“But this amendment is a very positive development. It’s not only important for organized crime, it also plays a role in financial crimes. Loot is moved further and further away from the actual perpetrator, and then you have a problem when you need to establish a connection between the value of the property and the crime.”


US General Ben Hodges: ‘Russia only respects strength’

In the space of a week, the US president has attacked NATO and cozied up to Vladimir Putin. Retired US Army General Ben Hodges told DW that Trump alienating US allies “worries every military professional” he knows.

Polen Warschau Militärparade US General Ben Hodges (picture-alliance/(AP Photo/A. Keplicz)

After military experience in Korea, Iraq, and Afghanistan, Lieutenant General Frederick “Ben” Hodges served his last military assignment as commander of the United States Army in Europe, before his retirement in December 2017. Now living in Frankfurt, Germany, he is Pershing Chair of Strategic Studies at the Washington-based Center for European Policy Analysis (CEPA).

DW: What did you make of President Vladimir Putin’s meeting with his US counterpart Donald Trump in Helsinki? Do you share what seems to be the common view: That it was a diplomatic disaster that undermines multilateral alliances like NATO?

Hodges: I’m reluctant to say anything is a disaster so immediately after it happened. It’s just going to take a little bit of time for things to filter out. Certainly all the reports I’ve seen would indicate that nobody was happy with it except the Russians. I think, on the plus side, at least there have been no announcements of something like: You can do what you want with Ukraine or Georgia. There’s no indication that this was like in the 18th century, when great powers traded away space to each other. I think there’s a little bit of a sigh of relief that way.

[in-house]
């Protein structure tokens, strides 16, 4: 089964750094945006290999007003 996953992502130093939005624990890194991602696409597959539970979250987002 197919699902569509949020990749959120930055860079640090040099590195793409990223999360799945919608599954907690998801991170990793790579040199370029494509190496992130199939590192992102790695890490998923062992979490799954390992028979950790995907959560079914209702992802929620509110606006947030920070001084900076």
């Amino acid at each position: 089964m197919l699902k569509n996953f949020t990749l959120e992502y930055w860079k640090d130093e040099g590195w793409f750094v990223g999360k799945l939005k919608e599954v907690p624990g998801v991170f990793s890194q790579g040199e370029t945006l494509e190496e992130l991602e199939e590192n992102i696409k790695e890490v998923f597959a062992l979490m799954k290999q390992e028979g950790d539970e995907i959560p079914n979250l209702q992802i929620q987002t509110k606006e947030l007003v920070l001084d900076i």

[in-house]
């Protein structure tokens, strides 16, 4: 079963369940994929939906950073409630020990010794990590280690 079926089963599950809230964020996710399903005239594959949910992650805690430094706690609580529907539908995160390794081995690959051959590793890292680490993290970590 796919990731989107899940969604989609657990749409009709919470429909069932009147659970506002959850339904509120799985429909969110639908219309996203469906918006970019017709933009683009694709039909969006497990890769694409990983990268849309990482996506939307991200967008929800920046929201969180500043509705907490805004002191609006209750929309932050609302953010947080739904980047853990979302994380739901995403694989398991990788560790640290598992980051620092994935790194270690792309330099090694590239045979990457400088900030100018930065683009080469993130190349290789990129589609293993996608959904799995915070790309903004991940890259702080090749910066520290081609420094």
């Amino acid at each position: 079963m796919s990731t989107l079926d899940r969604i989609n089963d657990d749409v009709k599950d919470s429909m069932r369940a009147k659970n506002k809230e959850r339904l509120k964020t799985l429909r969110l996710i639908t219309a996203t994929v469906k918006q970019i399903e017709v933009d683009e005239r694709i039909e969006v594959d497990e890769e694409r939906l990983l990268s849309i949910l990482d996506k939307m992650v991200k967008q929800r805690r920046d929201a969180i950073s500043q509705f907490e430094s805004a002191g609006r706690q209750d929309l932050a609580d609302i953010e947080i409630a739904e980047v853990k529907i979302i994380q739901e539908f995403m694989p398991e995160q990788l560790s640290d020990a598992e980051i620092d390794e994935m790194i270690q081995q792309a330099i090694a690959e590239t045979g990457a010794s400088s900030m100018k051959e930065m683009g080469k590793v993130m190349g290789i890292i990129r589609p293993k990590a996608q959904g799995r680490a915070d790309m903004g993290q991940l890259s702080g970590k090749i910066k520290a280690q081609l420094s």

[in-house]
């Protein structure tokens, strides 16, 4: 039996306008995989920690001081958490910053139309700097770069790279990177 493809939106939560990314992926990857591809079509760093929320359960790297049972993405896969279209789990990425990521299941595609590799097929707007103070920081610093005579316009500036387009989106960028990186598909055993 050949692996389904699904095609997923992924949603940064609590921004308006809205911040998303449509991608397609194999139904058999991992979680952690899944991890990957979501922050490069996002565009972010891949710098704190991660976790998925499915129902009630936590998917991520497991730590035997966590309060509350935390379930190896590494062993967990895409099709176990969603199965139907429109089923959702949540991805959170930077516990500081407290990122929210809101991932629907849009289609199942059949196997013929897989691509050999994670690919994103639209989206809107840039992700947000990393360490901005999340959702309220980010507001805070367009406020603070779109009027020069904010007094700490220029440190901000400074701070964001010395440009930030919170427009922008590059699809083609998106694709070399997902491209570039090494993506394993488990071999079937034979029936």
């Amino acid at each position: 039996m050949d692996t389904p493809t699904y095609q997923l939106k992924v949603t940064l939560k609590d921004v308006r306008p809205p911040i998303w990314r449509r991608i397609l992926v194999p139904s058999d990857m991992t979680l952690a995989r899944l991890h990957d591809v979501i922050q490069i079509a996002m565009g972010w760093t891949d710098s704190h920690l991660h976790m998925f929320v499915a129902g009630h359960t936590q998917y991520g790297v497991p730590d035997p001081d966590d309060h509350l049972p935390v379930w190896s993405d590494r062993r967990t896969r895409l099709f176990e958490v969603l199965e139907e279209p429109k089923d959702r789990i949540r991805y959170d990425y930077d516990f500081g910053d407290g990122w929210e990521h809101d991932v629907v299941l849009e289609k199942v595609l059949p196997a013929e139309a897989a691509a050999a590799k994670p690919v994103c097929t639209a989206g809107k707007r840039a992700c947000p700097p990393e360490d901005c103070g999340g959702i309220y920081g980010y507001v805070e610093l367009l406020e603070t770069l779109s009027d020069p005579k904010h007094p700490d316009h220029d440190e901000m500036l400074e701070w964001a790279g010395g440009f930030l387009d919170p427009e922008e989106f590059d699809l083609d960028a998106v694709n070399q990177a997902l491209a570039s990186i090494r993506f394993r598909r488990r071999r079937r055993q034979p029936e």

I think it’s going to be a huge problem for Trump in the US, because so many Republicans have also come out with very strong criticism, that he didn’t put a stake in the heart of this whole business about Russian meddling in the US election. He wouldn’t condemn it, he didn’t hold Putin accountable, I mean, it’s inexplicable.

Watch video01:32

Donald Trump draws fierce criticism after Putin summit

DW: Trump began his European trip by criticizing NATO allies and ended it by failing to criticize Putin. What should we read into that?

First and foremost, our great alliance NATO — it’s not perfect, lots of work that always needs doing — but it’s still the most successful alliance in the history of the world. The alliance has made it through tough times before, but it was always because the nations shared common interests and values, and there was never a question that the US would always provide leadership. For the first time in my life, the American president put that in question, which really concerns me. What is new is that the president is so openly disrespectful and dismissive of our most important allies — that worries every military professional I know.

Helsinki Trump Putin (picture alliance/dpa)Many people interpreted the Helsinki meeting as a disaster for Trump

Read more: Trump ignites firestorm with attacks on Germany